Unless state leadership is willing to reduce benefits to current and future Oklahoma Teachers Retirement System (OTRS) retirees, the political wisdom of creating a defined contribution system for new Oklahoma teachers is a financially risky strategy. Information contained in the system's 2013 actuarial report best illustrates the problem. Of the nearly 162,000 members in the OTRS, more than 54,000 are already retired, costing the system more than $1 billion a year in retirement benefits.
There are nearly 38,000 active teachers age 50 or older who'll likely retire within the next 10 years. Because of higher average compensation and previous system changes, these new retirees, along with the current retirees, will double annual costs of the system in the next 10 years. The OTRS pays retirement benefits from active member and state contributions, plus realized earnings. System net cash revenues ending fiscal year 2013 were $1.321 billion, of which member and taxpayer contributions represented slightly more than $991 million and realized market cash earnings represented $330 million.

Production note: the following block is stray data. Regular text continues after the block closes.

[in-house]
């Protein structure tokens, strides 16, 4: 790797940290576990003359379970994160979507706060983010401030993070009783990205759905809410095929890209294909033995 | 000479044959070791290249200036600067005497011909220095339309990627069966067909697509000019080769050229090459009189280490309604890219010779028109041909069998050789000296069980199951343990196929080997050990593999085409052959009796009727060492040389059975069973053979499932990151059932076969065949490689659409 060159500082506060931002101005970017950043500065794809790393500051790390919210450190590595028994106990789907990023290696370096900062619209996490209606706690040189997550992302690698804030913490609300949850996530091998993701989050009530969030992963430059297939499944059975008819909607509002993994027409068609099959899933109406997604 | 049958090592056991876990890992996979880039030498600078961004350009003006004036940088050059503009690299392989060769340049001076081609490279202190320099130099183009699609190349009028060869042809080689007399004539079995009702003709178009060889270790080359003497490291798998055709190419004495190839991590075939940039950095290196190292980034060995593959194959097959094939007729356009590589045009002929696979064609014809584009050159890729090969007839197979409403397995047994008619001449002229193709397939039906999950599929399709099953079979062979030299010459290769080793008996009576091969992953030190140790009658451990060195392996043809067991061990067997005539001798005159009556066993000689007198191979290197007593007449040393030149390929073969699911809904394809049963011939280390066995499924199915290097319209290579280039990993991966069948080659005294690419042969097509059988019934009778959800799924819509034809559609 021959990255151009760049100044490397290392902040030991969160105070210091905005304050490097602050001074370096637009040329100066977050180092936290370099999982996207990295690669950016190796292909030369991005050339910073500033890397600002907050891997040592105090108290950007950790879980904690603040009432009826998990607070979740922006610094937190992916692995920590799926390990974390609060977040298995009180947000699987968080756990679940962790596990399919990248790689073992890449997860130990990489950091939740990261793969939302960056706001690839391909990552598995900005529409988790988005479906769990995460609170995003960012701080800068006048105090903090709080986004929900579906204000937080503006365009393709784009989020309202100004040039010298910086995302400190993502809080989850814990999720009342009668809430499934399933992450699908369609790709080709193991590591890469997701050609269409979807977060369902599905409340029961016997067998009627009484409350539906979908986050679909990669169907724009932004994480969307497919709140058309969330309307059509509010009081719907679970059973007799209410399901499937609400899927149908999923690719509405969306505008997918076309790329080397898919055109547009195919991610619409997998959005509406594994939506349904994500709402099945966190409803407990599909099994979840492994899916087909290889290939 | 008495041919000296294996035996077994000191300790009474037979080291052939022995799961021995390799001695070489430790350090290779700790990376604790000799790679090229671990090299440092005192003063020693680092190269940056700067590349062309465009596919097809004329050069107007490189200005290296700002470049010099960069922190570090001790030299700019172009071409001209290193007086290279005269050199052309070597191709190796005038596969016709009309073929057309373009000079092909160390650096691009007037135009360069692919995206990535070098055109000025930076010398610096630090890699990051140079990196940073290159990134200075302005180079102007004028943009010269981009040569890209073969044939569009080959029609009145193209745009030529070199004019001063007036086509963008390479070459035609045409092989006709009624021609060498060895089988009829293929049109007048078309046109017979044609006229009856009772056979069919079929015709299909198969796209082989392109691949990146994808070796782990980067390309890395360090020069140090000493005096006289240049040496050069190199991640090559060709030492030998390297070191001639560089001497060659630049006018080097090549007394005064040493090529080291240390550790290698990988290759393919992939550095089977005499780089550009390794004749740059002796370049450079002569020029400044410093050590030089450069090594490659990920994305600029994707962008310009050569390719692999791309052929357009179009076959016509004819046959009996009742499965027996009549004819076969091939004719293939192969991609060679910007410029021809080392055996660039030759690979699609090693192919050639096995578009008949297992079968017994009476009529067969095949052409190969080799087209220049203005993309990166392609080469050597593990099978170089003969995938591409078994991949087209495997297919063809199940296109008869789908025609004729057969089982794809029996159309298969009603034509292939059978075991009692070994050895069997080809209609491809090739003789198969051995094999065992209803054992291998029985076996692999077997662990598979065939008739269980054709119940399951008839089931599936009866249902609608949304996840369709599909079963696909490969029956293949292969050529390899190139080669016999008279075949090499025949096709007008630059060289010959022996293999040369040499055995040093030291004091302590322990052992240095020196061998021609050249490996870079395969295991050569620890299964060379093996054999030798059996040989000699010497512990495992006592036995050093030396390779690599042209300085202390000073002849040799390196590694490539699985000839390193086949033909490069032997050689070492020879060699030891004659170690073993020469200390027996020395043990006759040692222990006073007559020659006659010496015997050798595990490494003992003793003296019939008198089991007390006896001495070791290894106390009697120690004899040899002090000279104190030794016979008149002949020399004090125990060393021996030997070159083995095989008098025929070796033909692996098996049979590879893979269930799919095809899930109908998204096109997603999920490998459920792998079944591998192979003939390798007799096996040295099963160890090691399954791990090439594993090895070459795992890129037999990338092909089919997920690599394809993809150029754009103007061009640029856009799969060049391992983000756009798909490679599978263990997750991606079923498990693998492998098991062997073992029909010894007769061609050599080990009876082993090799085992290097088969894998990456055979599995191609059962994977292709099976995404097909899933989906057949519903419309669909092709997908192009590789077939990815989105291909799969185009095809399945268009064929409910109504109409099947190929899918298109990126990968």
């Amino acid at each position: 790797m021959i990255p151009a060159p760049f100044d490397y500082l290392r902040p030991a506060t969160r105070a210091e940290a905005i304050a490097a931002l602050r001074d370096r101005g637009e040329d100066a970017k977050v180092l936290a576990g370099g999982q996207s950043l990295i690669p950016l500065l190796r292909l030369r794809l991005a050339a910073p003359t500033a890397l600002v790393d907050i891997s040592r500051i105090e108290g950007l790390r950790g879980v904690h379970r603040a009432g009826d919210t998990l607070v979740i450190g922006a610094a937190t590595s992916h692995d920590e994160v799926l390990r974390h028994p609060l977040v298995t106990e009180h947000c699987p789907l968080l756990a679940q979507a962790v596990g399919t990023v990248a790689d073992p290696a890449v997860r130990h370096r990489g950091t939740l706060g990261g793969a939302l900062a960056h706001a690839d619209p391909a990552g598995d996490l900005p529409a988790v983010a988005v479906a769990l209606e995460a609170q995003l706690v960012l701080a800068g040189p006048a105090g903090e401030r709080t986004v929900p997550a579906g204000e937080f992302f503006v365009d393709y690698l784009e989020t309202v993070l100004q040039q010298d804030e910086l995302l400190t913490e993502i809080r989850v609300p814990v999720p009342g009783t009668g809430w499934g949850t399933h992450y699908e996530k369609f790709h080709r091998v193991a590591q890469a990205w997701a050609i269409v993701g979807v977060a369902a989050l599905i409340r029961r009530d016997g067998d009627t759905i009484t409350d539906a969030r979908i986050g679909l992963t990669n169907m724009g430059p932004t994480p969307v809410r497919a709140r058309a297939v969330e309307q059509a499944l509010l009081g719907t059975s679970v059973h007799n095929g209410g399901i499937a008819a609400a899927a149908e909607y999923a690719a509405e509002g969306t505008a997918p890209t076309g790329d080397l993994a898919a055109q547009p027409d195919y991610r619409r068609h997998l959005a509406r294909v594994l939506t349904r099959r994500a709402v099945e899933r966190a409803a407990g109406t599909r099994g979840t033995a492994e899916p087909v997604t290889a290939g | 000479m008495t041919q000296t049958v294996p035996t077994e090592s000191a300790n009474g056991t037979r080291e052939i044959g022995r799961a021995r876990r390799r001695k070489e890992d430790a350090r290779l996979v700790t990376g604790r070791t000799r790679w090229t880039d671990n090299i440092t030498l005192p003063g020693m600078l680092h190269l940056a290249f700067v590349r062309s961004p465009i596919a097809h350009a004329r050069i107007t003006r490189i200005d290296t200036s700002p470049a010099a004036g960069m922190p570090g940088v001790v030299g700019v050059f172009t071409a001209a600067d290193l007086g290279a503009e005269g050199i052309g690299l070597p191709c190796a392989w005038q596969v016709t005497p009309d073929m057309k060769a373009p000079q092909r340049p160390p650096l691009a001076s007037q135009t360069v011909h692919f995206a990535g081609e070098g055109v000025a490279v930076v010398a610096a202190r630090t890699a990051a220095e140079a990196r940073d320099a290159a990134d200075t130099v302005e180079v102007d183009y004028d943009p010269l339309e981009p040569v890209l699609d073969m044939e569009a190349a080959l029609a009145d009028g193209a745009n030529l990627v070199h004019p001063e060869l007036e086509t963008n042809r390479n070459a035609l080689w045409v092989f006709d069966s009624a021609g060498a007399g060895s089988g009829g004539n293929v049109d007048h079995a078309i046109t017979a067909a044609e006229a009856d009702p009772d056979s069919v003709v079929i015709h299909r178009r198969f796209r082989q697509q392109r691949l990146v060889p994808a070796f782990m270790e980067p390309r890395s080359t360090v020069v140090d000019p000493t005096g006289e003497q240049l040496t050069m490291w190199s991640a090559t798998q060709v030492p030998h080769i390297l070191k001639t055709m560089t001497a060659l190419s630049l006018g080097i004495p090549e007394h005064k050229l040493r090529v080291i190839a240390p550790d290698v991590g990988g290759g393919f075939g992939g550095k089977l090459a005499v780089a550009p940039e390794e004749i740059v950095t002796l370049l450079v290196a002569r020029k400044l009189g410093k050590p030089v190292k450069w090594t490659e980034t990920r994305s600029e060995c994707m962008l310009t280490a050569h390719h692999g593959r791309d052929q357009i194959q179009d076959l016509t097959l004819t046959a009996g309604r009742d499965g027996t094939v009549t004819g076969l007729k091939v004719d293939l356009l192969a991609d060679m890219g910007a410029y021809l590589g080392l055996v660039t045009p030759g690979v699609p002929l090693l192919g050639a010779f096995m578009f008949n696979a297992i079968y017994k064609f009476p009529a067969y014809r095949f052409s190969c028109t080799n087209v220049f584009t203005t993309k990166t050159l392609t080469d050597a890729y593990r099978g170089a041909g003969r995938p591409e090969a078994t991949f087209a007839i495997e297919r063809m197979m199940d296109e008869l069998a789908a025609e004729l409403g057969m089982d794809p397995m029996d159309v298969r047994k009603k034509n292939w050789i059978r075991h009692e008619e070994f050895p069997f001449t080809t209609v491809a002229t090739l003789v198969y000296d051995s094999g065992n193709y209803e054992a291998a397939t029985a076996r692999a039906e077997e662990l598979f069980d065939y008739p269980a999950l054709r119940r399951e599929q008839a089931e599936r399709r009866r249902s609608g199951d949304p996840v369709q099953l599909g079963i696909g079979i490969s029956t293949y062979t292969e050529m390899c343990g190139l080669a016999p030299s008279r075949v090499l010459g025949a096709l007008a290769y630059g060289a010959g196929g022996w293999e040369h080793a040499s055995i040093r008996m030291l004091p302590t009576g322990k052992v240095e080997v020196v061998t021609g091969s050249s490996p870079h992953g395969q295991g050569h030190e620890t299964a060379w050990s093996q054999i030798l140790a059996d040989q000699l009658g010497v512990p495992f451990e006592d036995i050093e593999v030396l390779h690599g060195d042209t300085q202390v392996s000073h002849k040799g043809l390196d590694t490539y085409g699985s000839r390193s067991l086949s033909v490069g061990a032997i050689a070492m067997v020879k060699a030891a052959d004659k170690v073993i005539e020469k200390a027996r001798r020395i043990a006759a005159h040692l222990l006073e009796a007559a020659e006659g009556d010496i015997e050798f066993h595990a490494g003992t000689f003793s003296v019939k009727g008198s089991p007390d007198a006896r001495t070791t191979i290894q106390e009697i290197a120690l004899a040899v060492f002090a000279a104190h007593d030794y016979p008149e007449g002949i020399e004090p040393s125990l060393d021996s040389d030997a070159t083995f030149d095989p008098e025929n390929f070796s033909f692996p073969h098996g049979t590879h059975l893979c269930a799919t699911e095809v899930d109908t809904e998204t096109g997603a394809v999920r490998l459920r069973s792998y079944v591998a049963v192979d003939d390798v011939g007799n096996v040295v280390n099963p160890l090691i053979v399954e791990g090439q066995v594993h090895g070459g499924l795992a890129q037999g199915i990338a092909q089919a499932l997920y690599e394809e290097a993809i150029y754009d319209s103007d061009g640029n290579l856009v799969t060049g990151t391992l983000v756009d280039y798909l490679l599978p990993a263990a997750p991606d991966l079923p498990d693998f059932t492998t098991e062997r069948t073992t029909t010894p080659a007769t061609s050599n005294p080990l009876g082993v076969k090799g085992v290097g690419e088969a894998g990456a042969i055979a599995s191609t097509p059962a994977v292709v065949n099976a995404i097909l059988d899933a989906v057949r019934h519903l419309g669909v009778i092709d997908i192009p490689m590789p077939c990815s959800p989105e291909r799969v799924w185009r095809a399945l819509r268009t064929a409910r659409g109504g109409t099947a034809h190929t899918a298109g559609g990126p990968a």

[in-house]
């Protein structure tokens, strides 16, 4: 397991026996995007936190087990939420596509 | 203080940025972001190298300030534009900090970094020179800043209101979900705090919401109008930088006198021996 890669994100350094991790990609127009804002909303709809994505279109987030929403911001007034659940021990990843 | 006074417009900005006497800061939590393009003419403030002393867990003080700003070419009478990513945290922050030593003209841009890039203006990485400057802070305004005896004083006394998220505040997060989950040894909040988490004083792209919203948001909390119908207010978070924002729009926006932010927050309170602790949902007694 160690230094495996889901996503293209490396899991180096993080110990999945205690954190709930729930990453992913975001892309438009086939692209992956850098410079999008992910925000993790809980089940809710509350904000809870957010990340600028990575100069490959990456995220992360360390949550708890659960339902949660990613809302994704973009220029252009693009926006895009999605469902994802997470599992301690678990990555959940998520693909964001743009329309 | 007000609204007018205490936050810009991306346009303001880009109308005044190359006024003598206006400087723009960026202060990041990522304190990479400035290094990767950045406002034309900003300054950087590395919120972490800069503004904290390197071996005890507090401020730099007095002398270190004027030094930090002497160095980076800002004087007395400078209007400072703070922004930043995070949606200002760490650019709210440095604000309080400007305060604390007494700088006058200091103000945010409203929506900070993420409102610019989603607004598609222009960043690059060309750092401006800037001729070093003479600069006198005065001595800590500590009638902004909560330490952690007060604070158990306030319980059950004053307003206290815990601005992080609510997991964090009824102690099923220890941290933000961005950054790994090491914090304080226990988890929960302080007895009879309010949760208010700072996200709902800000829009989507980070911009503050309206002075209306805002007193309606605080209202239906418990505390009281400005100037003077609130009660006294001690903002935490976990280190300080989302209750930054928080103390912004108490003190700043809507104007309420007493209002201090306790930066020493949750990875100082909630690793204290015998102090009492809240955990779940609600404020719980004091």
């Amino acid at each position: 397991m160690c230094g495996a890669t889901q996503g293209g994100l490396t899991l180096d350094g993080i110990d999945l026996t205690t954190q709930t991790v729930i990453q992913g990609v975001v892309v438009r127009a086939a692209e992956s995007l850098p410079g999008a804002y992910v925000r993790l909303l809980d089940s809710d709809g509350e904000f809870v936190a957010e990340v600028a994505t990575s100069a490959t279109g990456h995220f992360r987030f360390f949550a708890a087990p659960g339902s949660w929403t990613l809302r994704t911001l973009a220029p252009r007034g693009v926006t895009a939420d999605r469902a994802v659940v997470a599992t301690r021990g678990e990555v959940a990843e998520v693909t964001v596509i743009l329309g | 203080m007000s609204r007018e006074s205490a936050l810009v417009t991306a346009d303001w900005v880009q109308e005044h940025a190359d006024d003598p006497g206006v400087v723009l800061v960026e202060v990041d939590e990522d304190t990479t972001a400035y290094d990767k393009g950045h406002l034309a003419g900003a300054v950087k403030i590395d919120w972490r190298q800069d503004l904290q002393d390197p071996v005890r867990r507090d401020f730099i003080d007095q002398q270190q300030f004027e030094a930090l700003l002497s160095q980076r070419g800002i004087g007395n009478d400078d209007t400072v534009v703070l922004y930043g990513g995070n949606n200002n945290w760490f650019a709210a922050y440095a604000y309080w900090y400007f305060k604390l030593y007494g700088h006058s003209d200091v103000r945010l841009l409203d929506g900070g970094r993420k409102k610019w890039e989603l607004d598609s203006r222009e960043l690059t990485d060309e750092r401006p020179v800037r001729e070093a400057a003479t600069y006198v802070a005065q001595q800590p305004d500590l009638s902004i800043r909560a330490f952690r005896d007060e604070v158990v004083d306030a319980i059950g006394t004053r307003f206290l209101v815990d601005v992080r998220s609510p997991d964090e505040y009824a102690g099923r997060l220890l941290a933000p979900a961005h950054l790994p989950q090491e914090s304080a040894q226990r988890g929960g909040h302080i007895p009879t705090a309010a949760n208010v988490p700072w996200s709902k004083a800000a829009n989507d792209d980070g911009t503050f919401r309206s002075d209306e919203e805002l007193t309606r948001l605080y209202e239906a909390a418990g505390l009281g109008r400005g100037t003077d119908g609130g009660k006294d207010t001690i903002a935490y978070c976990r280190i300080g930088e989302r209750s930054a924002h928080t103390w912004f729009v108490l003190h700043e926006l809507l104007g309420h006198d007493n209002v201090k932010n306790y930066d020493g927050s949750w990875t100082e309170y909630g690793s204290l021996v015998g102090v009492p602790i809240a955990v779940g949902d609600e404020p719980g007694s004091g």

If sufficient replacement state contributions aren't made when the Legislature creates a defined contribution system for new hires, OTRS contributions will diminish, placing greater strain on system earnings and its fragile asset base as the age 50-plus members retire. This strain will quickly deplete OTRS assets. It's good to create a competing retirement system when the old system is financially healthy. It's a guaranteed future disaster when the old system is financially weak. Another approach is needed.
Jim Harris, Oklahoma City